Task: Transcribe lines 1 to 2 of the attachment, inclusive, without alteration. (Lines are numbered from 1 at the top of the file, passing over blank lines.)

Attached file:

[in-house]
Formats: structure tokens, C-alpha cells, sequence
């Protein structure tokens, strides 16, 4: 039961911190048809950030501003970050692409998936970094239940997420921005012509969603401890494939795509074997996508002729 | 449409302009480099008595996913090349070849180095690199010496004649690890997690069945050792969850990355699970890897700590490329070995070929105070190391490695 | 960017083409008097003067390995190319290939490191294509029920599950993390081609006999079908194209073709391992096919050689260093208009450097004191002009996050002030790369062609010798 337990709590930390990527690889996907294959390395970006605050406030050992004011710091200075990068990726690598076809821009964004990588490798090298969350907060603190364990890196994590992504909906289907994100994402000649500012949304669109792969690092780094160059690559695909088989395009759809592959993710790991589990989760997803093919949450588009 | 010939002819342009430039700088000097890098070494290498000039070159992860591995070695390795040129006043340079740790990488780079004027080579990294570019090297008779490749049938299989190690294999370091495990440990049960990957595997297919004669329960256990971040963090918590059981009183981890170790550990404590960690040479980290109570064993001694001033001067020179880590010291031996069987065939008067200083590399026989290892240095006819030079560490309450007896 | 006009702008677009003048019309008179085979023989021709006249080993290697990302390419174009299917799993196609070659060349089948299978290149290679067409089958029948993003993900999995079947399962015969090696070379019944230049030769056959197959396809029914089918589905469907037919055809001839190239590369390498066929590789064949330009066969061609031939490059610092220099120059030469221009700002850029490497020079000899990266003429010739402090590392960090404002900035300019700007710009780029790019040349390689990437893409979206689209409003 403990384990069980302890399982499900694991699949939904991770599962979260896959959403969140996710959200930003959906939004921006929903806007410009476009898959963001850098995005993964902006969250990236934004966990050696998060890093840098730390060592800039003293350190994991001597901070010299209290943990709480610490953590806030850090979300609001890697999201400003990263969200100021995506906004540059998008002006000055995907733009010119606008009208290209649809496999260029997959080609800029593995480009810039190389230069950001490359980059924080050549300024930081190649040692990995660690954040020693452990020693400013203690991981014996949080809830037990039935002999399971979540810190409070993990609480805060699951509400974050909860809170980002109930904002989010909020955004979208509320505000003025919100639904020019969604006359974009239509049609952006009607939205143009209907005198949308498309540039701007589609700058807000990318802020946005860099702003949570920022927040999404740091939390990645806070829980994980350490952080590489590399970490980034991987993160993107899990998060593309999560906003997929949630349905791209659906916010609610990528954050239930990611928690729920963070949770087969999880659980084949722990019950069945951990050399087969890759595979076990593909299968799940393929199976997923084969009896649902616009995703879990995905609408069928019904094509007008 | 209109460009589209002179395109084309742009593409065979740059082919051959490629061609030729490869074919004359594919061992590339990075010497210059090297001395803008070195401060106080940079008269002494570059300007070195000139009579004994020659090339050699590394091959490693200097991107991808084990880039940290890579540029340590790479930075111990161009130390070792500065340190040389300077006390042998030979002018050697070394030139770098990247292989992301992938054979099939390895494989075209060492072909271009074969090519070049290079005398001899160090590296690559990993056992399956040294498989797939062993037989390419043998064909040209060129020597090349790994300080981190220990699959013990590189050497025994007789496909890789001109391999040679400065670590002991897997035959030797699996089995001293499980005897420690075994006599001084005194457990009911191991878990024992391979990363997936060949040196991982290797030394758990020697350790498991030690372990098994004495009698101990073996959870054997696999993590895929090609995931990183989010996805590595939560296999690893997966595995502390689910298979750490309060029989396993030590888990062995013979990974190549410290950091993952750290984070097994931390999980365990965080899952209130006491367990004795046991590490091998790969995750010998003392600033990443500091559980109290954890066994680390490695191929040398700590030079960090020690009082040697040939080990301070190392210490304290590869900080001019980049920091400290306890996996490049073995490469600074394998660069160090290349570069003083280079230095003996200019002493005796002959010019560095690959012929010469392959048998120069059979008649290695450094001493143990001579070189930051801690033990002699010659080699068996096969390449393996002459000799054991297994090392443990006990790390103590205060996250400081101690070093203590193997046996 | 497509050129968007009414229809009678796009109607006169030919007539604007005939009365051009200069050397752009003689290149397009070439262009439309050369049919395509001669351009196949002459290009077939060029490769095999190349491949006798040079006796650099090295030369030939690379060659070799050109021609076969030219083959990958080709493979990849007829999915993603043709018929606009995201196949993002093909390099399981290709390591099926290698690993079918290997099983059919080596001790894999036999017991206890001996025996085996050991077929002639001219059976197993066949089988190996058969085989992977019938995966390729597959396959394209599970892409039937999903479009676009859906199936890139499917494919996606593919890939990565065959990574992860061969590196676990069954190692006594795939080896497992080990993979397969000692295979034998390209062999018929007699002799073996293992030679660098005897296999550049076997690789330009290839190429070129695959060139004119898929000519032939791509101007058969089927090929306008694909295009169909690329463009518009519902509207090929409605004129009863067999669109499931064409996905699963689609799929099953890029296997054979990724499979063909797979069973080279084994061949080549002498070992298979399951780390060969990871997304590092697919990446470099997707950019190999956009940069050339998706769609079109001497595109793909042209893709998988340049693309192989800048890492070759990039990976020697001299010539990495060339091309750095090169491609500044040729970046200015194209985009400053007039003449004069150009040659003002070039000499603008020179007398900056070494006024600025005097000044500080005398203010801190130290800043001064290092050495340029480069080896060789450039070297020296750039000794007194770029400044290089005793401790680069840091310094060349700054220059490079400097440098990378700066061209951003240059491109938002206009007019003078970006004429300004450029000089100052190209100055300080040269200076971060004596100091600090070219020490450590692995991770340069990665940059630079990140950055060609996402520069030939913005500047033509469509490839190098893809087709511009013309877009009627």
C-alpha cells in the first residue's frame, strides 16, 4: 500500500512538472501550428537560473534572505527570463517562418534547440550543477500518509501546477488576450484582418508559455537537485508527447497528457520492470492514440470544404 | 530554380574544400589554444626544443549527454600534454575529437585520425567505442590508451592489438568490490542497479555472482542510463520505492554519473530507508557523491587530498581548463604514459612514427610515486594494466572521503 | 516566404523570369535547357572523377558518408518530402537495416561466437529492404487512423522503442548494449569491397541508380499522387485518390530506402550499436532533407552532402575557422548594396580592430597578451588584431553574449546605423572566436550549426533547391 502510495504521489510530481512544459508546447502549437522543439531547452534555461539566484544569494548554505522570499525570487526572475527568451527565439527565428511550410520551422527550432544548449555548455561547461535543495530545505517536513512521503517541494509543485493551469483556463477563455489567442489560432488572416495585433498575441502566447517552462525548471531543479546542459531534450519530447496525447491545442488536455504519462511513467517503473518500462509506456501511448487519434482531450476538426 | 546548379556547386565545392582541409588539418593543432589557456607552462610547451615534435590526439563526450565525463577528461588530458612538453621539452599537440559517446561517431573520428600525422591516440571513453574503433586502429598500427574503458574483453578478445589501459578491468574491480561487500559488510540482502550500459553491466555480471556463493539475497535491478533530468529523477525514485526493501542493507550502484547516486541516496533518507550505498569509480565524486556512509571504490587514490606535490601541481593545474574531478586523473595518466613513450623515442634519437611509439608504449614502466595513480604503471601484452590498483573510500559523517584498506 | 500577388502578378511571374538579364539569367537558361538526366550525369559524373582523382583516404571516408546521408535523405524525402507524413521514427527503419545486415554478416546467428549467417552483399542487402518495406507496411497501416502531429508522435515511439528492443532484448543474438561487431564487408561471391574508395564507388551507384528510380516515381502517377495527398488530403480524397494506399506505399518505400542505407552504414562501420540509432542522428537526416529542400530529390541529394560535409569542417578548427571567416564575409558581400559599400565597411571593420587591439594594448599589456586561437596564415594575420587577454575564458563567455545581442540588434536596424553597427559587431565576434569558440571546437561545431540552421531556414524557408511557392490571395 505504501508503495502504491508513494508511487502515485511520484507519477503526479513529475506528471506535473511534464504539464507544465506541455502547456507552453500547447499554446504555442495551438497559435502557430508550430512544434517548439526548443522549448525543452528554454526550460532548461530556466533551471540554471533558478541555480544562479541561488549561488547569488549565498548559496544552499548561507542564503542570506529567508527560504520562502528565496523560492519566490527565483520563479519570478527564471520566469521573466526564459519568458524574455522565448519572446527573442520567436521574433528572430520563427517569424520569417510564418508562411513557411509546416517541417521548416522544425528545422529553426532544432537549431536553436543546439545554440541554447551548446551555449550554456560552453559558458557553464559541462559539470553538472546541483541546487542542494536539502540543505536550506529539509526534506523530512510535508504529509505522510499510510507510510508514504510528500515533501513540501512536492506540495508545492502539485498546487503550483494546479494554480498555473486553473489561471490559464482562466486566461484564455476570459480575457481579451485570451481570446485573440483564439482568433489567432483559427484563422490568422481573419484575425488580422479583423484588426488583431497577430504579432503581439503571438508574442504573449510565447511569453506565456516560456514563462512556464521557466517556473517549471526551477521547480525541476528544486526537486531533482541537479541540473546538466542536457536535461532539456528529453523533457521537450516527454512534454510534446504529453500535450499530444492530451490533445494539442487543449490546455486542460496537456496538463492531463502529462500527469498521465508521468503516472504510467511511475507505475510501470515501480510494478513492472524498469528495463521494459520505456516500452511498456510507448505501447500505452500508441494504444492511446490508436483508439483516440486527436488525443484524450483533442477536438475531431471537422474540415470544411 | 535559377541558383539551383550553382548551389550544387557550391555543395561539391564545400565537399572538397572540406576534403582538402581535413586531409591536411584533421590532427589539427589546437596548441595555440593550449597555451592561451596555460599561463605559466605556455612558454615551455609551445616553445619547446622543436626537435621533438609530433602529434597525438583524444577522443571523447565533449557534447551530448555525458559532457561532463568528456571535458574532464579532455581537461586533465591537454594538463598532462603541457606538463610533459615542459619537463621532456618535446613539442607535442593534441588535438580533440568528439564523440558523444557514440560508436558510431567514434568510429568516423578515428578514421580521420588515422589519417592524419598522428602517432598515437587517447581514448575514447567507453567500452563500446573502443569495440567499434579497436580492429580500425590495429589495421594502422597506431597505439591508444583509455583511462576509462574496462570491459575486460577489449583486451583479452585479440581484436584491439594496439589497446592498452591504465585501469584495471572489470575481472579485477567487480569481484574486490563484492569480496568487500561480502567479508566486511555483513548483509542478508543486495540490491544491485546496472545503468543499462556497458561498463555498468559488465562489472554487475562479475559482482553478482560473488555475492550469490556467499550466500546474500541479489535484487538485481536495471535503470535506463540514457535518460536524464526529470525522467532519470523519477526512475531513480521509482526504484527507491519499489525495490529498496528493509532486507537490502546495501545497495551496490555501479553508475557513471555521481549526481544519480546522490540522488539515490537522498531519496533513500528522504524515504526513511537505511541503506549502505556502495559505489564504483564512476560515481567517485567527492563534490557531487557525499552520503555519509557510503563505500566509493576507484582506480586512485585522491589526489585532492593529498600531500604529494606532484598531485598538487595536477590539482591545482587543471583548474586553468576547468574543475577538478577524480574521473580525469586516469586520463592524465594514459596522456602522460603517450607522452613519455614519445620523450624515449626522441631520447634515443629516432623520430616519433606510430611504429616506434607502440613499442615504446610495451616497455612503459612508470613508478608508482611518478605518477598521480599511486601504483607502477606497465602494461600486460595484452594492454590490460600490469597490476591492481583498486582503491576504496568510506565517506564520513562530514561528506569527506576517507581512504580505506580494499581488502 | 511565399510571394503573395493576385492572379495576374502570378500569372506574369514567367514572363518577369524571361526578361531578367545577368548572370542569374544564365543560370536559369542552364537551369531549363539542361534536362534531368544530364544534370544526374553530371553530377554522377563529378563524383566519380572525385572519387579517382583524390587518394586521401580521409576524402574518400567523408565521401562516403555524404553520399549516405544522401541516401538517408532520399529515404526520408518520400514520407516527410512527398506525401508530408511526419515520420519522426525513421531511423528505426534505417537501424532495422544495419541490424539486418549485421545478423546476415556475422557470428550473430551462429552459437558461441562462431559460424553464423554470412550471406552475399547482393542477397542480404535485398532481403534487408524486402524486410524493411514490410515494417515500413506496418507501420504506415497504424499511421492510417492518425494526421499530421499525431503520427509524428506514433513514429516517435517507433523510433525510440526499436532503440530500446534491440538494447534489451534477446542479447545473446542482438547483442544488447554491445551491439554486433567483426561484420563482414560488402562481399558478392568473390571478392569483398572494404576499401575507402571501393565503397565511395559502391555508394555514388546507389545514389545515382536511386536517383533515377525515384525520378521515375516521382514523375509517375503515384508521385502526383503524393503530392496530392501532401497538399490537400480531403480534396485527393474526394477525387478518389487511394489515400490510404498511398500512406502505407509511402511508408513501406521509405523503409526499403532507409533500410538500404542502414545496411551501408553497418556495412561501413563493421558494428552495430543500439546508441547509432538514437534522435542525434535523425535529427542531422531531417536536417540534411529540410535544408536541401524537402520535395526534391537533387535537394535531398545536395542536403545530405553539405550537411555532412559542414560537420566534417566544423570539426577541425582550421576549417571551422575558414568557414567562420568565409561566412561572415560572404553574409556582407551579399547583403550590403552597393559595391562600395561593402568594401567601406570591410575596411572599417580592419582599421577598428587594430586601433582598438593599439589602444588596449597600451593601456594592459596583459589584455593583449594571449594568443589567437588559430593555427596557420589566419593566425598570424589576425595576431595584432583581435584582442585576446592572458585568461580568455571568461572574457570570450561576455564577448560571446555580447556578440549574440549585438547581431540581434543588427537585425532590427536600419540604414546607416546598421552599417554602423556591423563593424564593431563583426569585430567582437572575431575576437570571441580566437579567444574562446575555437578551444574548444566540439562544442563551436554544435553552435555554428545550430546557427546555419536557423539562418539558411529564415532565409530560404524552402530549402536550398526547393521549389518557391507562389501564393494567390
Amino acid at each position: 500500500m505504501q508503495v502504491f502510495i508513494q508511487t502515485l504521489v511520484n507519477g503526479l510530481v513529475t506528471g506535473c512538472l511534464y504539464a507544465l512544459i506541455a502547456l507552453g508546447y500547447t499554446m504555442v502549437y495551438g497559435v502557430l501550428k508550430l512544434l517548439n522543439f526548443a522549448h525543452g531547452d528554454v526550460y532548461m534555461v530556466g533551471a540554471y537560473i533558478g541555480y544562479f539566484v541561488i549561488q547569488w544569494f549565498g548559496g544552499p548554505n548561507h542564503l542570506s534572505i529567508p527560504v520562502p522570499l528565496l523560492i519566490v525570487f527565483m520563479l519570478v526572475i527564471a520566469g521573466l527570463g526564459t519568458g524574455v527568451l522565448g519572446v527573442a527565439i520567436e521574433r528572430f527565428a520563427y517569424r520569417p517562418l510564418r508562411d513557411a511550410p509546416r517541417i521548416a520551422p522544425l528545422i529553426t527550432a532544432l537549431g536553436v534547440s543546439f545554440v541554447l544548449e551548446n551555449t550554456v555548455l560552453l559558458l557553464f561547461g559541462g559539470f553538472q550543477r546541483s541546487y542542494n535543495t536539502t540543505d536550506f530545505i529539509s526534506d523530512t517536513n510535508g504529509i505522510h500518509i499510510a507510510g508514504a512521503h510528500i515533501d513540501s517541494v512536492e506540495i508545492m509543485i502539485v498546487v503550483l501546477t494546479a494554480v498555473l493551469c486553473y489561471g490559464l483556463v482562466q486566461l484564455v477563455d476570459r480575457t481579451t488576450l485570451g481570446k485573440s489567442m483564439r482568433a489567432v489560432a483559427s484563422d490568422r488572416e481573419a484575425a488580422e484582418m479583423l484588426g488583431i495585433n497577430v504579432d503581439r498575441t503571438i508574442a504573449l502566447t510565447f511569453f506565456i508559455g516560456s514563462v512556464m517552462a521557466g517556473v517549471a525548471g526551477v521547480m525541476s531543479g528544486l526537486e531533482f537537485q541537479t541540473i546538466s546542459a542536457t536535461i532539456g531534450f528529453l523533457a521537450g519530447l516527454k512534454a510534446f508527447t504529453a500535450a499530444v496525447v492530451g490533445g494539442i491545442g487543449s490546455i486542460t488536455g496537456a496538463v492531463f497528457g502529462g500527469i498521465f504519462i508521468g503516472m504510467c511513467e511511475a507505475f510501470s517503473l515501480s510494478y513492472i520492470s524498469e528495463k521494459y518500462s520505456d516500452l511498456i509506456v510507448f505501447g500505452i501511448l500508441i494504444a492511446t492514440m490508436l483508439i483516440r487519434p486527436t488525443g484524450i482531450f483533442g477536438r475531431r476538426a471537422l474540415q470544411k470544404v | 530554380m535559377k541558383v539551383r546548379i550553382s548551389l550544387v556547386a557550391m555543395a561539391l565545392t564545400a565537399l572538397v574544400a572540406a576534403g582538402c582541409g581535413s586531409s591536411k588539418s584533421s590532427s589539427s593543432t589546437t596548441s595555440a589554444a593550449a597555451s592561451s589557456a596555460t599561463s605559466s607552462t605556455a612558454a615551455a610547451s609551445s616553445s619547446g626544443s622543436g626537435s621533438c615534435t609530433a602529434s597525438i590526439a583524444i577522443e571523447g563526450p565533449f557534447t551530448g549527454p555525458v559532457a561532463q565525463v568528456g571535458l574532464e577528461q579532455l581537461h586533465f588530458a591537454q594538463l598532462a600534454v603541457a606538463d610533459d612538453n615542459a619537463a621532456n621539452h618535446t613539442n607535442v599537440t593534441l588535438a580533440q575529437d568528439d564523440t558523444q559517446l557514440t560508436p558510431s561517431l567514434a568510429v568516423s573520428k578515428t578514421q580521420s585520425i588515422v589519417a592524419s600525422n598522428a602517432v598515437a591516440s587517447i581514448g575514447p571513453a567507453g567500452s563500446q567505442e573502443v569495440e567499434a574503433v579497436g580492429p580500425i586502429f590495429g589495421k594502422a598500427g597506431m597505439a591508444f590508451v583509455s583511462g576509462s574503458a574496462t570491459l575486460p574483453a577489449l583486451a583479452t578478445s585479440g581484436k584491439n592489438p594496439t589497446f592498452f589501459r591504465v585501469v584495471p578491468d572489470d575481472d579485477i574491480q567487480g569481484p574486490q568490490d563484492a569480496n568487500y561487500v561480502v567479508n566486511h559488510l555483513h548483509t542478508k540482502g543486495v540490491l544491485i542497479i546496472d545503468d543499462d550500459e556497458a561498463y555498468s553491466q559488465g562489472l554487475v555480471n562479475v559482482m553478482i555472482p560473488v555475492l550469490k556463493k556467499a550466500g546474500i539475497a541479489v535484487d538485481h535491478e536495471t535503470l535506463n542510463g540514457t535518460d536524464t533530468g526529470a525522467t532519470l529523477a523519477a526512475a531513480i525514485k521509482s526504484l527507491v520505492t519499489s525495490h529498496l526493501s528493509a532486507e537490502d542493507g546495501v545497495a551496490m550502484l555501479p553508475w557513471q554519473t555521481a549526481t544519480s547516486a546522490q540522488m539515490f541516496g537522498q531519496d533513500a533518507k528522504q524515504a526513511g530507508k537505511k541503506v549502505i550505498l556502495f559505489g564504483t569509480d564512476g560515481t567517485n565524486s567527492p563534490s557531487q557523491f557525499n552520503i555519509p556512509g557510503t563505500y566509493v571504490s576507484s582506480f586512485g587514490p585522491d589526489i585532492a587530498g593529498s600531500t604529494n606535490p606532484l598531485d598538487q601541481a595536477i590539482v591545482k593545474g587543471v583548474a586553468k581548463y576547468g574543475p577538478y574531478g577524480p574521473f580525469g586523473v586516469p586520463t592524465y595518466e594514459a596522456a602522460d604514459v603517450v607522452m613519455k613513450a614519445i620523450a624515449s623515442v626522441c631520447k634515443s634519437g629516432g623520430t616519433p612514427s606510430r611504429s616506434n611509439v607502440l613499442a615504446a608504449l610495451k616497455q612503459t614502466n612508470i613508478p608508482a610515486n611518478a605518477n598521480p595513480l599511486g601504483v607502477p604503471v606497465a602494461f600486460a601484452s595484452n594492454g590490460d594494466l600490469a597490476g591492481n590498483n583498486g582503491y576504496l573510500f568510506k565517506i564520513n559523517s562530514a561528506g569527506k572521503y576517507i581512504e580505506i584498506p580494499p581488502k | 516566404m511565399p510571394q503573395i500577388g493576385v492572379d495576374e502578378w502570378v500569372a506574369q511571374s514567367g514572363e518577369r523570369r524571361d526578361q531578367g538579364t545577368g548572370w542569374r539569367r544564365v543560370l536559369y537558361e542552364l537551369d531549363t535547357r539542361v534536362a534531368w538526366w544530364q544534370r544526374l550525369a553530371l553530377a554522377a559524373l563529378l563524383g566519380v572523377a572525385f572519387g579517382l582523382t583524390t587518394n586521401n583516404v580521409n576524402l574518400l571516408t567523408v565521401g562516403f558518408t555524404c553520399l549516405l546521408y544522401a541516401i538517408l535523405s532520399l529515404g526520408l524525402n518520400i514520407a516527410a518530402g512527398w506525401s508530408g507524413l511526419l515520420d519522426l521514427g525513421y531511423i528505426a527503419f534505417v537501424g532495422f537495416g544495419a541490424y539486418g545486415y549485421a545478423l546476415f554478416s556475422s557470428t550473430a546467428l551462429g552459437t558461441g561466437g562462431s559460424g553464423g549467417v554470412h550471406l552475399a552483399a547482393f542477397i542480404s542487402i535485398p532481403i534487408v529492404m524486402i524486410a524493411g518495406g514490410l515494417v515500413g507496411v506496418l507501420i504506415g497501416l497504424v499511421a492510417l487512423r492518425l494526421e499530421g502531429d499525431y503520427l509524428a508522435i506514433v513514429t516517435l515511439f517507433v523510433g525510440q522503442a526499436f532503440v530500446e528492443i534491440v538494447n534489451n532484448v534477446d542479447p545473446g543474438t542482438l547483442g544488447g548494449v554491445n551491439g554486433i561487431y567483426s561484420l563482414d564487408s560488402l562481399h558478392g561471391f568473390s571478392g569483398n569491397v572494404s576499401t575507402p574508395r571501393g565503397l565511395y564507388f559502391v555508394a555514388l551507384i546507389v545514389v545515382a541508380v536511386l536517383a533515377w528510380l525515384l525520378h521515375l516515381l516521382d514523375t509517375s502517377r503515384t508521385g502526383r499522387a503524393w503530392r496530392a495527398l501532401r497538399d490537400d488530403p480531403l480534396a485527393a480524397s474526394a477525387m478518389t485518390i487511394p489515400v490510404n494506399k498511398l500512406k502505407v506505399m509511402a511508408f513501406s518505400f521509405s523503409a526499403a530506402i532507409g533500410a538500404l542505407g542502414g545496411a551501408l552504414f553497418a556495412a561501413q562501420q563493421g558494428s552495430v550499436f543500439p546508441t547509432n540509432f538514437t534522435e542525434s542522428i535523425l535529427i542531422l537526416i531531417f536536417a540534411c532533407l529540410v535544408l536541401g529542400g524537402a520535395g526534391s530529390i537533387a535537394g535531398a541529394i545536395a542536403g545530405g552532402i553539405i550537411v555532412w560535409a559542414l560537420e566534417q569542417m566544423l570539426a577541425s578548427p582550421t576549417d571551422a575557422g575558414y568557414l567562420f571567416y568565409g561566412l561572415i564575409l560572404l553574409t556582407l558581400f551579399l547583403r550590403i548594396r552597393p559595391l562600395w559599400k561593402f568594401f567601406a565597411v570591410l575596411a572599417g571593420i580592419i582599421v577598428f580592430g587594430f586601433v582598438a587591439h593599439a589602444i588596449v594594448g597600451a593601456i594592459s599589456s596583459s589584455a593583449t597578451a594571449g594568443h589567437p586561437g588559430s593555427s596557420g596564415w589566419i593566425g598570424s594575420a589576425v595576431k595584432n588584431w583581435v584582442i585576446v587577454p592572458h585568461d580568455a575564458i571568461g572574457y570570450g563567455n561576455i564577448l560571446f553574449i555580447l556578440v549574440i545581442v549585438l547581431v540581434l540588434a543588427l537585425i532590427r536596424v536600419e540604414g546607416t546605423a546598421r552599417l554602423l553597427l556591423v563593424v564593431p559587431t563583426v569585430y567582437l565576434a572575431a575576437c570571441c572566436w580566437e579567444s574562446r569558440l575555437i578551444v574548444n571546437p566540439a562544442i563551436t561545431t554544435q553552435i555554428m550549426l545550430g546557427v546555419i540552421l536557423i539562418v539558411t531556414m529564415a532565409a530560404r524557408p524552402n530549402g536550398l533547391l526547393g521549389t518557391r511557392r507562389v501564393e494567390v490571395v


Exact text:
[in-house]
Formats: structure tokens, C-alpha cells, sequence